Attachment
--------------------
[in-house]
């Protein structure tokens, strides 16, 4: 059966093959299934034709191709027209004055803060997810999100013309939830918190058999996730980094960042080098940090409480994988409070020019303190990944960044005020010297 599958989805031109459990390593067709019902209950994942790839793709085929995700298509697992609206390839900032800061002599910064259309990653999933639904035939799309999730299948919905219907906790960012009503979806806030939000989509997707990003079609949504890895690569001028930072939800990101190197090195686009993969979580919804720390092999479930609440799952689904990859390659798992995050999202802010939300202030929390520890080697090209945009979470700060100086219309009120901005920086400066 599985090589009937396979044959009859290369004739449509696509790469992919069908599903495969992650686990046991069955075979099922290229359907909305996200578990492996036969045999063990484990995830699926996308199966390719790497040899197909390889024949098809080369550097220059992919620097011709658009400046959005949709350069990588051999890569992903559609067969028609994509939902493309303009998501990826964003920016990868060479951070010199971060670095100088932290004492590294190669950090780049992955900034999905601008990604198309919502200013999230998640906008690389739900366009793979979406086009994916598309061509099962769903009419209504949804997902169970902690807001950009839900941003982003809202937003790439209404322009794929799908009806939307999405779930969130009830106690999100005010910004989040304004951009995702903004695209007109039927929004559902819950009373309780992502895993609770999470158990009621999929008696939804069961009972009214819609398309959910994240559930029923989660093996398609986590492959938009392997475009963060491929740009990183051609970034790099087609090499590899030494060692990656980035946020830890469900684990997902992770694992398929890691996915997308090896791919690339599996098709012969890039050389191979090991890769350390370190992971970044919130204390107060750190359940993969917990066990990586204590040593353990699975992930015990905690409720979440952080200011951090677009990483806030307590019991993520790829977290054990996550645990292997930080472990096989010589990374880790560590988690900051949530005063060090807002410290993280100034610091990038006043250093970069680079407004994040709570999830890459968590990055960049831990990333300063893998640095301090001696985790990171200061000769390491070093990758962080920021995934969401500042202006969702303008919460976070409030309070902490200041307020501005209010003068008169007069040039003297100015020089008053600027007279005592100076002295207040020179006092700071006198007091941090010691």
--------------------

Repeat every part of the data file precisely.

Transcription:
[in-house]
């Protein structure tokens, strides 16, 4: 059966093959299934034709191709027209004055803060997810999100013309939830918190058999996730980094960042080098940090409480994988409070020019303190990944960044005020010297 599958989805031109459990390593067709019902209950994942790839793709085929995700298509697992609206390839900032800061002599910064259309990653999933639904035939799309999730299948919905219907906790960012009503979806806030939000989509997707990003079609949504890895690569001028930072939800990101190197090195686009993969979580919804720390092999479930609440799952689904990859390659798992995050999202802010939300202030929390520890080697090209945009979470700060100086219309009120901005920086400066 599985090589009937396979044959009859290369004739449509696509790469992919069908599903495969992650686990046991069955075979099922290229359907909305996200578990492996036969045999063990484990995830699926996308199966390719790497040899197909390889024949098809080369550097220059992919620097011709658009400046959005949709350069990588051999890569992903559609067969028609994509939902493309303009998501990826964003920016990868060479951070010199971060670095100088932290004492590294190669950090780049992955900034999905601008990604198309919502200013999230998640906008690389739900366009793979979406086009994916598309061509099962769903009419209504949804997902169970902690807001950009839900941003982003809202937003790439209404322009794929799908009806939307999405779930969130009830106690999100005010910004989040304004951009995702903004695209007109039927929004559902819950009373309780992502895993609770999470158990009621999929008696939804069961009972009214819609398309959910994240559930029923989660093996398609986590492959938009392997475009963060491929740009990183051609970034790099087609090499590899030494060692990656980035946020830890469900684990997902992770694992398929890691996915997308090896791919690339599996098709012969890039050389191979090991890769350390370190992971970044919130204390107060750190359940993969917990066990990586204590040593353990699975992930015990905690409720979440952080200011951090677009990483806030307590019991993520790829977290054990996550645990292997930080472990096989010589990374880790560590988690900051949530005063060090807002410290993280100034610091990038006043250093970069680079407004994040709570999830890459968590990055960049831990990333300063893998640095301090001696985790990171200061000769390491070093990758962080920021995934969401500042202006969702303008919460976070409030309070902490200041307020501005209010003068008169007069040039003297100015020089008053600027007279005592100076002295207040020179006092700071006198007091941090010691």